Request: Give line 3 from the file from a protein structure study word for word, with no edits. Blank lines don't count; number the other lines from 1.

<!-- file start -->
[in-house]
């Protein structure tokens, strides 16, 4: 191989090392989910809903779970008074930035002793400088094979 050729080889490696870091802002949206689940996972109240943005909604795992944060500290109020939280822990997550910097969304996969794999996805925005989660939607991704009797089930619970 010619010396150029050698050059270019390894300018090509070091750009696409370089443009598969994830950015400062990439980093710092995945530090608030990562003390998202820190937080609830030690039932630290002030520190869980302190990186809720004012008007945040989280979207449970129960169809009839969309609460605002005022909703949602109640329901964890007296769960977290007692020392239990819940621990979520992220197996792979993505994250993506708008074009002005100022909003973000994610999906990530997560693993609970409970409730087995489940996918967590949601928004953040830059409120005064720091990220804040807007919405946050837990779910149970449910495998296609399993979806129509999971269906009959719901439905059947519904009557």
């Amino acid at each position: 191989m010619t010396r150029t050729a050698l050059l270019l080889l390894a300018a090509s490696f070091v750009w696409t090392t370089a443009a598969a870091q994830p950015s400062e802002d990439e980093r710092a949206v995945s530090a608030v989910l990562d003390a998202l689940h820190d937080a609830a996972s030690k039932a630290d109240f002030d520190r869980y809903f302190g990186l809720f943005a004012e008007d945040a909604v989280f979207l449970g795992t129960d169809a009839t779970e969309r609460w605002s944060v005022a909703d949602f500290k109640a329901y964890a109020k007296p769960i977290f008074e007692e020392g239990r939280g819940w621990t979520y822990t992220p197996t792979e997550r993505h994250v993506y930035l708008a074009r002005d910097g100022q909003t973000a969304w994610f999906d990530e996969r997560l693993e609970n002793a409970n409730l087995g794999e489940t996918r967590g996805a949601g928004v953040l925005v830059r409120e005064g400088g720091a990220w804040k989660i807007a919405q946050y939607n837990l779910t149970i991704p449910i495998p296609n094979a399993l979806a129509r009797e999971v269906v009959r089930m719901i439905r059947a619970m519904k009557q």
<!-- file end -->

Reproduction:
């Amino acid at each position: 191989m010619t010396r150029t050729a050698l050059l270019l080889l390894a300018a090509s490696f070091v750009w696409t090392t370089a443009a598969a870091q994830p950015s400062e802002d990439e980093r710092a949206v995945s530090a608030v989910l990562d003390a998202l689940h820190d937080a609830a996972s030690k039932a630290d109240f002030d520190r869980y809903f302190g990186l809720f943005a004012e008007d945040a909604v989280f979207l449970g795992t129960d169809a009839t779970e969309r609460w605002s944060v005022a909703d949602f500290k109640a329901y964890a109020k007296p769960i977290f008074e007692e020392g239990r939280g819940w621990t979520y822990t992220p197996t792979e997550r993505h994250v993506y930035l708008a074009r002005d910097g100022q909003t973000a969304w994610f999906d990530e996969r997560l693993e609970n002793a409970n409730l087995g794999e489940t996918r967590g996805a949601g928004v953040l925005v830059r409120e005064g400088g720091a990220w804040k989660i807007a919405q946050y939607n837990l779910t149970i991704p449910i495998p296609n094979a399993l979806a129509r009797e999971v269906v009959r089930m719901i439905r059947a619970m519904k009557q």